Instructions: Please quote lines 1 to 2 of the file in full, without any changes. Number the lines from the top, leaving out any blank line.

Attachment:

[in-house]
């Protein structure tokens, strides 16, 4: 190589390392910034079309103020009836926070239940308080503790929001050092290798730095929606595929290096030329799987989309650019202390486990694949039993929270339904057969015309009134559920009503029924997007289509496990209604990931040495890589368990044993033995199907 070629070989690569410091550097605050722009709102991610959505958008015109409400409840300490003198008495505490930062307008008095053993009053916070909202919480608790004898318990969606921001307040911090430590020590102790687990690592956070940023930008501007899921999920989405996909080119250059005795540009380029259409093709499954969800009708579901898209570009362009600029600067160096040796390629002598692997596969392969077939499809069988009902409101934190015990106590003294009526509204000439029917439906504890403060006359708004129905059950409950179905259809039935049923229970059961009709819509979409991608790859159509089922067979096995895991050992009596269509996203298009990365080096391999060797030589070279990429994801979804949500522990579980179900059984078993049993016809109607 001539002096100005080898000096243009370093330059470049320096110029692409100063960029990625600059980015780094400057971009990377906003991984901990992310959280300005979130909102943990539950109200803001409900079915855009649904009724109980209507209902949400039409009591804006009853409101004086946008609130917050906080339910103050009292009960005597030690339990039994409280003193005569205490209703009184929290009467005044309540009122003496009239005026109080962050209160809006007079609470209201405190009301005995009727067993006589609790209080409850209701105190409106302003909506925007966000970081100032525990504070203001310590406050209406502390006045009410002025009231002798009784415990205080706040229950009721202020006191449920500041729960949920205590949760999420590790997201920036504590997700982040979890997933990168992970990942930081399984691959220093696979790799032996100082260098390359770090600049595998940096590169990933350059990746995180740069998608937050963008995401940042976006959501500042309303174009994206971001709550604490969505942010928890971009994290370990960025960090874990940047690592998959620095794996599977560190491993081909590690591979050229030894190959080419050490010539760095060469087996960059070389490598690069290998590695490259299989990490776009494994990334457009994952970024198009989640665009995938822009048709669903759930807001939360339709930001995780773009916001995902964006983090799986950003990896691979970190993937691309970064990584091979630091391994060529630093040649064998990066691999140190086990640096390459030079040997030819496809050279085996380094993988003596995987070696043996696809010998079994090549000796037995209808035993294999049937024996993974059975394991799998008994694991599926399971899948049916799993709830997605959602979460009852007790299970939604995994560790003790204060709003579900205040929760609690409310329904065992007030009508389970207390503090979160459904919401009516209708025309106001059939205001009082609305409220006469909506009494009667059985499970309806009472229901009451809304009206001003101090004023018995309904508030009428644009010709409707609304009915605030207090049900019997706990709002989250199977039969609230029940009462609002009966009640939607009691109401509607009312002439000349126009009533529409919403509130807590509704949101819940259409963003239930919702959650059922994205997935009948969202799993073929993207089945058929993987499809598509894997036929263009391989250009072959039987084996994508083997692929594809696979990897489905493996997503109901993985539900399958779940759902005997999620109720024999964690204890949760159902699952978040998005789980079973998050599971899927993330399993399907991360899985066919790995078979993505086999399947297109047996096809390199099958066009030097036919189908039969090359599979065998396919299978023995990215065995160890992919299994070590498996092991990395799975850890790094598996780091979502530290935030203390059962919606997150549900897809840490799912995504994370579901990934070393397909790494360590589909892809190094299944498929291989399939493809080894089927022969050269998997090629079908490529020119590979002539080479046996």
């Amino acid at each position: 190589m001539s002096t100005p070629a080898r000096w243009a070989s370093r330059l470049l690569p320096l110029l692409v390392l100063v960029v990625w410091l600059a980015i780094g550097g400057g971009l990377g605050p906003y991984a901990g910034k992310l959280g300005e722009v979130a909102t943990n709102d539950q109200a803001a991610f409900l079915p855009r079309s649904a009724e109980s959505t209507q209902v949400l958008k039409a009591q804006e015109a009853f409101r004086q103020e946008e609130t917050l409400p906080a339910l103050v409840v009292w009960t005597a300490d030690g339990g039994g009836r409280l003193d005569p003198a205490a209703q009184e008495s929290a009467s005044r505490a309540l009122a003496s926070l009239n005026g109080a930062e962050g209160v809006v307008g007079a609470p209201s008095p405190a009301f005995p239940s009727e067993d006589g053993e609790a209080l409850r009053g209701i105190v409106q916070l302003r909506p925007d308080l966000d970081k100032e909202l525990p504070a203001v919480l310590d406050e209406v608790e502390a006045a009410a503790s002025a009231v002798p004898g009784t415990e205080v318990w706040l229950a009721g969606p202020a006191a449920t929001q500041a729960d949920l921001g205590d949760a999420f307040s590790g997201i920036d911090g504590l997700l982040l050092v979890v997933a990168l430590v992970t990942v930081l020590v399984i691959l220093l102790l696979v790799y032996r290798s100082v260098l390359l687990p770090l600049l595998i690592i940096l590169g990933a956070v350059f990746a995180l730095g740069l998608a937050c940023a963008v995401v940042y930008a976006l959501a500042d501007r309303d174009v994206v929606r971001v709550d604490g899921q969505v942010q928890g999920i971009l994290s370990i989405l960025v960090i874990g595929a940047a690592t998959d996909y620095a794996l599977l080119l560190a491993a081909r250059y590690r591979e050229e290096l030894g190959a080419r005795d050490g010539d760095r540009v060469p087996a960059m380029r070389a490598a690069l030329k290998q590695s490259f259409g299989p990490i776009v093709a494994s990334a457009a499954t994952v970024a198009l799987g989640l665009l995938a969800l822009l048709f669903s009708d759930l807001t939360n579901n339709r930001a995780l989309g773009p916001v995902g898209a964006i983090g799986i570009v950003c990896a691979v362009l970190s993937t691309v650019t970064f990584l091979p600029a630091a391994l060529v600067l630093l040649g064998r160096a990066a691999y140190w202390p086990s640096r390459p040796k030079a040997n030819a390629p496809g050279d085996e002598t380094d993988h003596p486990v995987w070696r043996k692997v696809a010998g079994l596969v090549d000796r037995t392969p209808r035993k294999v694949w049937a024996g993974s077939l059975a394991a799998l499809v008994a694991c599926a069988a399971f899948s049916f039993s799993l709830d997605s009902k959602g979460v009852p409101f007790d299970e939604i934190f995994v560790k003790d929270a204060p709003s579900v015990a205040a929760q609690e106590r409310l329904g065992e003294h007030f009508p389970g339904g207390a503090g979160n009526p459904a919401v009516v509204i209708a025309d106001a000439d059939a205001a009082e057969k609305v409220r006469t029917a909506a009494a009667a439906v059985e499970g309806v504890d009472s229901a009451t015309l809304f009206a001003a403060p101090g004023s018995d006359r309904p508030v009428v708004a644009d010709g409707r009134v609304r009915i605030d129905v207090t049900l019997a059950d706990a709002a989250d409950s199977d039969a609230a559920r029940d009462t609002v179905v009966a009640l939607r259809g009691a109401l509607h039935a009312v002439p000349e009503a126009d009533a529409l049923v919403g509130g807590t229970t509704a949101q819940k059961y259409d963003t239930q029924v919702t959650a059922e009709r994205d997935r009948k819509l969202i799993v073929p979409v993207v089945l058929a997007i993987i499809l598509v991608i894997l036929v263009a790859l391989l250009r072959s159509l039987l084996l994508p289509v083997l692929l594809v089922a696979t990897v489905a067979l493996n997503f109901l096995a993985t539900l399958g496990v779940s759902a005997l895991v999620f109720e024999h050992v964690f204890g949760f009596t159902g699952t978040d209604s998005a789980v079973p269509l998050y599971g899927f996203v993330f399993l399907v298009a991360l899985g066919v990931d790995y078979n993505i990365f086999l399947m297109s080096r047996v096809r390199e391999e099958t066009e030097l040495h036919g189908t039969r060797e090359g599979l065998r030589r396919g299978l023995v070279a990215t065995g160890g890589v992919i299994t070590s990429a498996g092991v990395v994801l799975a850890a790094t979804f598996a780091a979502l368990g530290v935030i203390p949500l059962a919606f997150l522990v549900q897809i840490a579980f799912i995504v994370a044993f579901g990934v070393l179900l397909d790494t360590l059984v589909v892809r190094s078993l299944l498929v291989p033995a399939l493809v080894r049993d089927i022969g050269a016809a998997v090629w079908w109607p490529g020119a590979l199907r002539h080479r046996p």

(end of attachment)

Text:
[in-house]
């Protein structure tokens, strides 16, 4: 190589390392910034079309103020009836926070239940308080503790929001050092290798730095929606595929290096030329799987989309650019202390486990694949039993929270339904057969015309009134559920009503029924997007289509496990209604990931040495890589368990044993033995199907 070629070989690569410091550097605050722009709102991610959505958008015109409400409840300490003198008495505490930062307008008095053993009053916070909202919480608790004898318990969606921001307040911090430590020590102790687990690592956070940023930008501007899921999920989405996909080119250059005795540009380029259409093709499954969800009708579901898209570009362009600029600067160096040796390629002598692997596969392969077939499809069988009902409101934190015990106590003294009526509204000439029917439906504890403060006359708004129905059950409950179905259809039935049923229970059961009709819509979409991608790859159509089922067979096995895991050992009596269509996203298009990365080096391999060797030589070279990429994801979804949500522990579980179900059984078993049993016809109607 001539002096100005080898000096243009370093330059470049320096110029692409100063960029990625600059980015780094400057971009990377906003991984901990992310959280300005979130909102943990539950109200803001409900079915855009649904009724109980209507209902949400039409009591804006009853409101004086946008609130917050906080339910103050009292009960005597030690339990039994409280003193005569205490209703009184929290009467005044309540009122003496009239005026109080962050209160809006007079609470209201405190009301005995009727067993006589609790209080409850209701105190409106302003909506925007966000970081100032525990504070203001310590406050209406502390006045009410002025009231002798009784415990205080706040229950009721202020006191449920500041729960949920205590949760999420590790997201920036504590997700982040979890997933990168992970990942930081399984691959220093696979790799032996100082260098390359770090600049595998940096590169990933350059990746995180740069998608937050963008995401940042976006959501500042309303174009994206971001709550604490969505942010928890971009994290370990960025960090874990940047690592998959620095794996599977560190491993081909590690591979050229030894190959080419050490010539760095060469087996960059070389490598690069290998590695490259299989990490776009494994990334457009994952970024198009989640665009995938822009048709669903759930807001939360339709930001995780773009916001995902964006983090799986950003990896691979970190993937691309970064990584091979630091391994060529630093040649064998990066691999140190086990640096390459030079040997030819496809050279085996380094993988003596995987070696043996696809010998079994090549000796037995209808035993294999049937024996993974059975394991799998008994694991599926399971899948049916799993709830997605959602979460009852007790299970939604995994560790003790204060709003579900205040929760609690409310329904065992007030009508389970207390503090979160459904919401009516209708025309106001059939205001009082609305409220006469909506009494009667059985499970309806009472229901009451809304009206001003101090004023018995309904508030009428644009010709409707609304009915605030207090049900019997706990709002989250199977039969609230029940009462609002009966009640939607009691109401509607009312002439000349126009009533529409919403509130807590509704949101819940259409963003239930919702959650059922994205997935009948969202799993073929993207089945058929993987499809598509894997036929263009391989250009072959039987084996994508083997692929594809696979990897489905493996997503109901993985539900399958779940759902005997999620109720024999964690204890949760159902699952978040998005789980079973998050599971899927993330399993399907991360899985066919790995078979993505086999399947297109047996096809390199099958066009030097036919189908039969090359599979065998396919299978023995990215065995160890992919299994070590498996092991990395799975850890790094598996780091979502530290935030203390059962919606997150549900897809840490799912995504994370579901990934070393397909790494360590589909892809190094299944498929291989399939493809080894089927022969050269998997090629079908490529020119590979002539080479046996």